Check out Freeline Productions’ haunting original novels

Koby the stray kitten longs for a home. (Graphic designed by Sherrie Smith).

ORLANDO — Freeline Productions is the source for original fiction novels by author Michael W. Freeman, which reflect the anxiety, turbulence and often harsh realities of life following the Great Recession.
His novels “Bloody Rabbit” and “Koby’s New Home” were both written at times when the author found himself downsized from the volatile field of print journalism, searching for his next opportunity. The lead characters in both books, R.T. Robeson and William Grabinski, struggle to cope in these frustrating, emotionally demoralizing times when all that’s left is the new part-time “gig” economy. They’re living on the margins, like so many others.
At the same time, these novels are not simply about economic dislocation. In a deeply chilling way, the novels take the reader into a nightmarish existence where social norms appear to be breaking down, and a collective anger among average workers has created a hostile environment where outbursts of violence can happen at any second. Everyone is on edge, and losing control seems dangerously easy. Both Robeson and Grabinski, two mild-mannered and discrete men, find themselves living in a half-dream state where old realities have faded away. Their sense of alienation grows. Humanity is omnipresent — and oppressive and corrupting. Suddenly it’s as if the entire world was made up of James Joyce’s Jesuits, ranting about the horrors of the grave. Continue reading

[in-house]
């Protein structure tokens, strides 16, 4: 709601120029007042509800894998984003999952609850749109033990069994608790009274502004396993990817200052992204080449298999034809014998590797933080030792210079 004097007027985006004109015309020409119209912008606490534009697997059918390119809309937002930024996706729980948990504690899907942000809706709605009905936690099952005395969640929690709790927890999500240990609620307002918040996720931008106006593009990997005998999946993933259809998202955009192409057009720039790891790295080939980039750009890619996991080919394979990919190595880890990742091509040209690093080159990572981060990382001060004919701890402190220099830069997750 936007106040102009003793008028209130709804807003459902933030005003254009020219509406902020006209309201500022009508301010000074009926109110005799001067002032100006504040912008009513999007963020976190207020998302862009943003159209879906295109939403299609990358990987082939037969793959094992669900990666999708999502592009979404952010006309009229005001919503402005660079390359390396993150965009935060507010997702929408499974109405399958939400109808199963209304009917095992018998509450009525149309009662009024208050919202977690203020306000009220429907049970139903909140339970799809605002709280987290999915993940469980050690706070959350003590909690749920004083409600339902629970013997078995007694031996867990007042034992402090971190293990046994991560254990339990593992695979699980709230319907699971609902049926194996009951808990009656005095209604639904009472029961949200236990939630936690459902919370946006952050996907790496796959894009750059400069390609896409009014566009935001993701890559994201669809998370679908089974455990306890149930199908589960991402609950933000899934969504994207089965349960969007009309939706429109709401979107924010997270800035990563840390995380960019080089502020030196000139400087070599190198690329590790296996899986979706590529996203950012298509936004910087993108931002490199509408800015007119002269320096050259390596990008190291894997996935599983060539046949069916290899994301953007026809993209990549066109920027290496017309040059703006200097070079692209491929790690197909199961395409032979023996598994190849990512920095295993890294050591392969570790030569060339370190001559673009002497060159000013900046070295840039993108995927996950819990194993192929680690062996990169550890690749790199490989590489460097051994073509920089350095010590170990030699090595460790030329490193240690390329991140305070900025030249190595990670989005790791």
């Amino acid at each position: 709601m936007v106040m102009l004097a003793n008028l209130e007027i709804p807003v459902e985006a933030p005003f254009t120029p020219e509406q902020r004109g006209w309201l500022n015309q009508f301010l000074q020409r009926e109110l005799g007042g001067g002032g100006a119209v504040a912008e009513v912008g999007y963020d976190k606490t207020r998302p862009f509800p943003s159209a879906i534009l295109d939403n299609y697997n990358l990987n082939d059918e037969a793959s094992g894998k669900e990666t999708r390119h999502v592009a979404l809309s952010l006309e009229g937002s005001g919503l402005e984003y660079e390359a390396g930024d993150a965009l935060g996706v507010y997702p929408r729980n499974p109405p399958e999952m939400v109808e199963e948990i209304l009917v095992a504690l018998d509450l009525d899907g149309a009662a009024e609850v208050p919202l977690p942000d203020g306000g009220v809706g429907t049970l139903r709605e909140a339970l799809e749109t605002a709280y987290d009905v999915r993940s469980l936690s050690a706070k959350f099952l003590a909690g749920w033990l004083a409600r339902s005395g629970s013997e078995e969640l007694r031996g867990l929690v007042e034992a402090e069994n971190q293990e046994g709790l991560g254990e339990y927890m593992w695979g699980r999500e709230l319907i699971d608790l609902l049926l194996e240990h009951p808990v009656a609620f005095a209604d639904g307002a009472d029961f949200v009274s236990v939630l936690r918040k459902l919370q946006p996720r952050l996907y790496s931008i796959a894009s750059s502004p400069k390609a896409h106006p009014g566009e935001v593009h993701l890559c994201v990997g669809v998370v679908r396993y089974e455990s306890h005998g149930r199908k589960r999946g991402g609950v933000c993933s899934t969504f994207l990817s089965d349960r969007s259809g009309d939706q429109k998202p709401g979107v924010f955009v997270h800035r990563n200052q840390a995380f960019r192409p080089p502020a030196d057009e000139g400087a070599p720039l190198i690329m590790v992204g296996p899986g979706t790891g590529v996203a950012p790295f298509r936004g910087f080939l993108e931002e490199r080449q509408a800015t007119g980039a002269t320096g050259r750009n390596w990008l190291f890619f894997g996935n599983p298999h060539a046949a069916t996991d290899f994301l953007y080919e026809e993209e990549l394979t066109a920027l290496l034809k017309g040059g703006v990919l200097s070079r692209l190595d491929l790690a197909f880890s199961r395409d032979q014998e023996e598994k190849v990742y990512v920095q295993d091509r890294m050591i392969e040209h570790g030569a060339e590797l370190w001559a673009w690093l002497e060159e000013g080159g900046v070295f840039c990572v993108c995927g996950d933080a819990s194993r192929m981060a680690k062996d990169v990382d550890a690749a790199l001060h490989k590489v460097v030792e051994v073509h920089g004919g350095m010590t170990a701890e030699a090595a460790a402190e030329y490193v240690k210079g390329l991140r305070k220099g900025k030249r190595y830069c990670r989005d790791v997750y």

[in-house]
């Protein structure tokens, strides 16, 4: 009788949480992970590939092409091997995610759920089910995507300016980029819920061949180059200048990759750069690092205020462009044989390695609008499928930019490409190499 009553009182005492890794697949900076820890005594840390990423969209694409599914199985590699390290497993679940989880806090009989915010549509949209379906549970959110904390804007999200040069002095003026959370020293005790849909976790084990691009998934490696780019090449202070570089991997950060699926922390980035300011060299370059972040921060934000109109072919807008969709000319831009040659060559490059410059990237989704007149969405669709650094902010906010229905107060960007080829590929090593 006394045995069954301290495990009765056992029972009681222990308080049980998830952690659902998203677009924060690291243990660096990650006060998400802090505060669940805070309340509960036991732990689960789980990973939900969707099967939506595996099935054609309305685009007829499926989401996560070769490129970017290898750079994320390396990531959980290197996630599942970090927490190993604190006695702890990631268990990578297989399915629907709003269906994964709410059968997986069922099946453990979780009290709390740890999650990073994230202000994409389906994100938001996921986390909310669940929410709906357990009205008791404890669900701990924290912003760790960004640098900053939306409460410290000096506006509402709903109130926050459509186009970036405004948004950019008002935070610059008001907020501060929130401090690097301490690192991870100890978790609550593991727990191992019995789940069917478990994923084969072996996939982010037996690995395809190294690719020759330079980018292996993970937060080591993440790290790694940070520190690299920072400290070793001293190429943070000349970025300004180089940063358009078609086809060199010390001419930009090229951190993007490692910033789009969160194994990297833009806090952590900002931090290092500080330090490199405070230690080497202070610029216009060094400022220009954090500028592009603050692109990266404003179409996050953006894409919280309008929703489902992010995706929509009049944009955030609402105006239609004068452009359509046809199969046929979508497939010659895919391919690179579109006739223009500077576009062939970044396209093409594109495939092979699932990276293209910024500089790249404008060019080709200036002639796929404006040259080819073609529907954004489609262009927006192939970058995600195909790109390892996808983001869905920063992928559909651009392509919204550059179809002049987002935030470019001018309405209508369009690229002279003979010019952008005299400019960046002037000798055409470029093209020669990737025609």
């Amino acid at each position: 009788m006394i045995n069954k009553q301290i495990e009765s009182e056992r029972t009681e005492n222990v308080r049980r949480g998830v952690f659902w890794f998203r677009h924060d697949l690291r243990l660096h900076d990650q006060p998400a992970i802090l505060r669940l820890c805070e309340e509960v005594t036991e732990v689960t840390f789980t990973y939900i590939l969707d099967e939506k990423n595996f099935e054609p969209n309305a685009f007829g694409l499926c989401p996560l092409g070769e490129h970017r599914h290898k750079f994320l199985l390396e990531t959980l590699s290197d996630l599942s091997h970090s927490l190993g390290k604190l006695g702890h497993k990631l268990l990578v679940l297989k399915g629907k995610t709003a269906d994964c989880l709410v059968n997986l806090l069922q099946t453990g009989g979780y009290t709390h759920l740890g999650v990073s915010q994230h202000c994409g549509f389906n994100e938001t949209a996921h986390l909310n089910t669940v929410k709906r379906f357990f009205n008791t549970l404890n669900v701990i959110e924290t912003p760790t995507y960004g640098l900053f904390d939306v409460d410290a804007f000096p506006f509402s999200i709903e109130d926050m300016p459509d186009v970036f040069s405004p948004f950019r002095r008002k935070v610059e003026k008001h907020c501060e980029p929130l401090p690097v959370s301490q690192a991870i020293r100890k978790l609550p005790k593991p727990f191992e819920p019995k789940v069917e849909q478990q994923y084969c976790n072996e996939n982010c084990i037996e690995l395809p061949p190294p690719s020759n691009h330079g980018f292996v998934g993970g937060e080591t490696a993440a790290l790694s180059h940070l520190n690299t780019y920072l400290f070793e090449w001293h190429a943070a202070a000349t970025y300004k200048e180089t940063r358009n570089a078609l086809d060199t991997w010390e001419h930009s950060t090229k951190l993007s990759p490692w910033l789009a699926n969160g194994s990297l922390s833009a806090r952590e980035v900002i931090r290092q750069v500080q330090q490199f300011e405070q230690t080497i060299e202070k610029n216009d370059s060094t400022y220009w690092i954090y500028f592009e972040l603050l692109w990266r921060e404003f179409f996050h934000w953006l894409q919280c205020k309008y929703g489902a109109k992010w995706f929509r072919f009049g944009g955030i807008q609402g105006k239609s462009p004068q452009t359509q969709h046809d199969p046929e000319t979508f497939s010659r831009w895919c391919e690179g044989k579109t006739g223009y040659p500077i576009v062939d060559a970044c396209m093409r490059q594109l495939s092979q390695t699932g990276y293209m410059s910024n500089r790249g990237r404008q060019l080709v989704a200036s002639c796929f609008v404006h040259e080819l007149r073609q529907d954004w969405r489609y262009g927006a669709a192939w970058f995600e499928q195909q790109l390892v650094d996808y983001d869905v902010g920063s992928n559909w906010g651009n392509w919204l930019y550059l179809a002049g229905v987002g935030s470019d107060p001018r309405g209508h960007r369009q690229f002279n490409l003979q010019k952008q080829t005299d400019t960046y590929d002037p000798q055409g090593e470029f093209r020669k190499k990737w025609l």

Community theater is a part of Freeline’s mission

"Murder Sleep" will premiere in May at the Orlando International Fringe Theater Festival.

“Murder Sleep” was performed in May 2016. (Photos by Scott Sharky Hodges; poster designed by Jim Cundiff.).

ORLANDO — Freeline Productions started in 2008 with an original play simply called “Hooked.”
Playwright Michael W. Freeman had written the darkly comic play in the mid-2000s, and submitted it to the Orlando International Fringe Theatre Festival in November 2008. It was accepted, and “Hooked” had its premiere at the Orlando Fringe, the longest running Fringe Festival in the United States, in May 2009. Along the way, Freeman created Freeline productions as the artistic vehicle to produce the play.